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Visit this page for ideas, suggestions and hints to build volunteer recruitment capacity.

~ November 2006 ~ Topics

Meeting To Get Things Done
Faulty Thinking About the Future

Meeting To Get Things Done

The bane of the modern workers life is the meeting. Here are some tips to make things happen in your next meeting and subsequent ones.

Plan early. Think about who needs to be there. A good way to determine this is to ask yourself this question: "If the person I invited sent me a bill for their hours at the meeting would I be will to pay it?" Ask people to come prepared—three questions or ideas on the topic are distributed in advance. Never regret sending reminders. Even close to the day of the session. Busy people can forget things—it is not personal.

Start on time. You set a tone for future meetings by closing the door and starting on time. Stragglers are not likely to be late for the next meeting.

Schedule only the time needed. Realistically estimate how long each item should take for discussion and decision. Then set the time based on that estimate. Avoid leaving cushion time. The tight time table forces you and the group to stay on track and not take side trips.

Encourage participation. The best meetings are those where everyone participates. To encourage that, use a round or square seating arrangement where people can sit around the table and see each other as they talk. Never stand at a meeting, it conveys the message that you are the "speaker."

Set objectives for the meeting. Write down in advance what you want to accomplish at the meeting. This is not the agenda items, but rather the outcome of the meeting. Share this central purpose with others at the meeting.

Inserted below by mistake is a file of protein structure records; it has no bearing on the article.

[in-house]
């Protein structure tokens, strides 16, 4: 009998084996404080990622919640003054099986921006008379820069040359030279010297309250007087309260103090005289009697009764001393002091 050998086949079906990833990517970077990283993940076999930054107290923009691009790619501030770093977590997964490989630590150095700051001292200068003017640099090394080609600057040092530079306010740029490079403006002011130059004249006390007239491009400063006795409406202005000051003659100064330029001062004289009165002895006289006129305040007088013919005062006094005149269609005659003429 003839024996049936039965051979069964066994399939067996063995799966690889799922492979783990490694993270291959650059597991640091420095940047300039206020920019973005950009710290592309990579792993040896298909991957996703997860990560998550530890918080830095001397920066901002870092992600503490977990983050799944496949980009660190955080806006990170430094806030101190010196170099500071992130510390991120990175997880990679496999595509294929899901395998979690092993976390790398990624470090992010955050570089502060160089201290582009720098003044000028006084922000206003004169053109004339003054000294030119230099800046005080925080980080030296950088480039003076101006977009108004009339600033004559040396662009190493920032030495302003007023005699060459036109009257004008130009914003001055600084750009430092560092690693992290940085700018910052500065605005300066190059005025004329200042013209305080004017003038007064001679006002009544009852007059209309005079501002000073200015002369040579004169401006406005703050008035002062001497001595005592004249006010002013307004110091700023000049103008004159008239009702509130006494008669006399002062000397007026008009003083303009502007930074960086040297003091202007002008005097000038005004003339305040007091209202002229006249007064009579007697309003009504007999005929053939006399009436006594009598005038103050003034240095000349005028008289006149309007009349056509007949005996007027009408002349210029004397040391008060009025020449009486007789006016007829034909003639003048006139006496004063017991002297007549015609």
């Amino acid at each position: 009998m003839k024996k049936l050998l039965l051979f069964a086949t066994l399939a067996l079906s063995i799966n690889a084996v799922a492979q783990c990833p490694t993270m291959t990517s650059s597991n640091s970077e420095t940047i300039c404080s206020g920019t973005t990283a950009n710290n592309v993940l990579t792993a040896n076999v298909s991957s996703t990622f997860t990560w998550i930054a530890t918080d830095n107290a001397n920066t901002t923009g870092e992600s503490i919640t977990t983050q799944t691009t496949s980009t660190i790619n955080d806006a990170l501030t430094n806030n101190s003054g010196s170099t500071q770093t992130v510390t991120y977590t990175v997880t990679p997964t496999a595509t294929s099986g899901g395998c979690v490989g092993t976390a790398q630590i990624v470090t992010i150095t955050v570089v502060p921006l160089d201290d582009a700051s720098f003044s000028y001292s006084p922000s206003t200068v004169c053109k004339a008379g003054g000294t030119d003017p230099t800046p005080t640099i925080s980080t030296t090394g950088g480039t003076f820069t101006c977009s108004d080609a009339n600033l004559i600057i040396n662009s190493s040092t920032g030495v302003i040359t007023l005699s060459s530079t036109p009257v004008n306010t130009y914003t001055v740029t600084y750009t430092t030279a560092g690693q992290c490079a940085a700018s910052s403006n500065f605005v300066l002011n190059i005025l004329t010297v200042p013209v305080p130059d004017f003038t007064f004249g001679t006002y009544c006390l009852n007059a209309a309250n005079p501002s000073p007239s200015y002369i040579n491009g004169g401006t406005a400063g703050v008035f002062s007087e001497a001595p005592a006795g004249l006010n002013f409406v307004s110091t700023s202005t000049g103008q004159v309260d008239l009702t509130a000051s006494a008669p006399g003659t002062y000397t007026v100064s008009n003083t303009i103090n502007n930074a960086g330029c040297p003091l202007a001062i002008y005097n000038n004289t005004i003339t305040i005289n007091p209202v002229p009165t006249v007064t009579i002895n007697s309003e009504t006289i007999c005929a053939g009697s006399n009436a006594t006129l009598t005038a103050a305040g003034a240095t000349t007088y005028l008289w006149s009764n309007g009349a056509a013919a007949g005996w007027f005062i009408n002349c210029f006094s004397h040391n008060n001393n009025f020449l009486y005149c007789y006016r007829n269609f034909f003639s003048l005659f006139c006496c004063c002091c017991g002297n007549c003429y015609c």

Start and end easy. The meeting should begin with relatively simple subjects or decision. End that way, too. Save the meaty stuff for the middle.

Emphasize the positive in agenda items. If the topic is one dealing with negatives turn it to a positives for discussion purposes. "We do not have enough volunteers for Thursday evening." Turn it into. "We want to increase the number of people serving on Thursday evening."

Keep individuals on topic. Put a sheet of easel paper on the wall and have a stack of post-its on the table. If a topic comes up that is not germane to the discussion, have the person raising the issue put it up on the "Parking Lot" easel paper on the wall. Deal with it, if time permits, at the end of the agenda, or put it on the next meetings agenda.

Break business into pieces. Not everyone needs to participate in every decision. If there are three choices to make, split the group of 12 people into three groups and let them discuss the pros and cons and report back to the big group. You will get better results in about half the time.

Categorize ideas. Try to separate suggestions into three categories. HOT-get going on these now—MIDDLING-might be worth pursuing but needs work—COLD-no can do.

List action items. Before leaving the meeting, compile a list of things people have agreed to do. Review this list and be prepared to share it with those attending the meeting.

Do a meeting summary. Formal minutes are for board meetings and Congressional hearings. A one or two page summary is sufficient for most business meetings.

Ask attendees for feedback. Ask people for ways you can improve the next meeting.

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Faulty Thinking About the Future